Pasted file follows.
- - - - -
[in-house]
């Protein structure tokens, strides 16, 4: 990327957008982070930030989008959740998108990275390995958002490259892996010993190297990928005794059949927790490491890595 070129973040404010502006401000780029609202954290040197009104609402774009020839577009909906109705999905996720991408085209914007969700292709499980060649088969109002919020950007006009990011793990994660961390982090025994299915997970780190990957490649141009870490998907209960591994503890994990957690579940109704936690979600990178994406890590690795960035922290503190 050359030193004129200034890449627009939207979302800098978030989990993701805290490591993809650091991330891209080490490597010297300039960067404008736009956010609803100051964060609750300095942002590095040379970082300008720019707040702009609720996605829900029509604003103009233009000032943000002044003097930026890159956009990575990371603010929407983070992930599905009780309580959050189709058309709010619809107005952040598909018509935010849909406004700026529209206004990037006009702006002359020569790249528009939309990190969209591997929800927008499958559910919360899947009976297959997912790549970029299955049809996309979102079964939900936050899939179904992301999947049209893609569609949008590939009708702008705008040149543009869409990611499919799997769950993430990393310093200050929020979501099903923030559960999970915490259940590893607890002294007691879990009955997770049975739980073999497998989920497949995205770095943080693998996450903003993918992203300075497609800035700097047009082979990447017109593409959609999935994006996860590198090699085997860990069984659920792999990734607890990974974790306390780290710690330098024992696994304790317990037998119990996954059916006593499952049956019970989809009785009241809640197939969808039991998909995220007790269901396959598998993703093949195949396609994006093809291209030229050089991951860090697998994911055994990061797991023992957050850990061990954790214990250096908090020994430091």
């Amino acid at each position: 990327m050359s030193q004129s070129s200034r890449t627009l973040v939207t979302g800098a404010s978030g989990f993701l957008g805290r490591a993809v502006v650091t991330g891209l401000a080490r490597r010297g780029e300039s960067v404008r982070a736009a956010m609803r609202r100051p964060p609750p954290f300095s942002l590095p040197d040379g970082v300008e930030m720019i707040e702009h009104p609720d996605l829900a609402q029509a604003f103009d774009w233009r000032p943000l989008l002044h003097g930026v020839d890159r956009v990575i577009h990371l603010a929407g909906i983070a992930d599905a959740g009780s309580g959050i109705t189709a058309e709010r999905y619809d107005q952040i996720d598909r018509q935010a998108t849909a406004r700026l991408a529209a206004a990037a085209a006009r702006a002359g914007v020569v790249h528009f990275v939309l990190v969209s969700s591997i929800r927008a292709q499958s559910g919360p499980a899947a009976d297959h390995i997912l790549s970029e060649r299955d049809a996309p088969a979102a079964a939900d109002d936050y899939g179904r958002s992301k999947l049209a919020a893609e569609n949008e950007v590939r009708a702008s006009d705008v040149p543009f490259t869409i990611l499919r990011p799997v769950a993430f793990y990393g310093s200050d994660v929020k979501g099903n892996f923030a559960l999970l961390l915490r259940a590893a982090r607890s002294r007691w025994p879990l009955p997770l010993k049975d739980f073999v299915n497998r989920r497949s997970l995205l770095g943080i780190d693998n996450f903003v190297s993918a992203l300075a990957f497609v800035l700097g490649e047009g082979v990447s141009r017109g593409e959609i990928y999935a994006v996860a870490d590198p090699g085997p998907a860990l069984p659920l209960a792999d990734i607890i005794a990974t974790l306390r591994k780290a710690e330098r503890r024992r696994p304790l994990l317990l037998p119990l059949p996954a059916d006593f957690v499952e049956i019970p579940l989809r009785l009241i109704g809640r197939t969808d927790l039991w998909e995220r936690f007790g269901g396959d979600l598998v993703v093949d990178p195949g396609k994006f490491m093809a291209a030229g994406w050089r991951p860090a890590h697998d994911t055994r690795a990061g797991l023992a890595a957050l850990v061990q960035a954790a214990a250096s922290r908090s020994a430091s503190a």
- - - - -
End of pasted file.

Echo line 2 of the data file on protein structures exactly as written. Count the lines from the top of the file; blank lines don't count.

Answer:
């Protein structure tokens, strides 16, 4: 990327957008982070930030989008959740998108990275390995958002490259892996010993190297990928005794059949927790490491890595 070129973040404010502006401000780029609202954290040197009104609402774009020839577009909906109705999905996720991408085209914007969700292709499980060649088969109002919020950007006009990011793990994660961390982090025994299915997970780190990957490649141009870490998907209960591994503890994990957690579940109704936690979600990178994406890590690795960035922290503190 050359030193004129200034890449627009939207979302800098978030989990993701805290490591993809650091991330891209080490490597010297300039960067404008736009956010609803100051964060609750300095942002590095040379970082300008720019707040702009609720996605829900029509604003103009233009000032943000002044003097930026890159956009990575990371603010929407983070992930599905009780309580959050189709058309709010619809107005952040598909018509935010849909406004700026529209206004990037006009702006002359020569790249528009939309990190969209591997929800927008499958559910919360899947009976297959997912790549970029299955049809996309979102079964939900936050899939179904992301999947049209893609569609949008590939009708702008705008040149543009869409990611499919799997769950993430990393310093200050929020979501099903923030559960999970915490259940590893607890002294007691879990009955997770049975739980073999497998989920497949995205770095943080693998996450903003993918992203300075497609800035700097047009082979990447017109593409959609999935994006996860590198090699085997860990069984659920792999990734607890990974974790306390780290710690330098024992696994304790317990037998119990996954059916006593499952049956019970989809009785009241809640197939969808039991998909995220007790269901396959598998993703093949195949396609994006093809291209030229050089991951860090697998994911055994990061797991023992957050850990061990954790214990250096908090020994430091």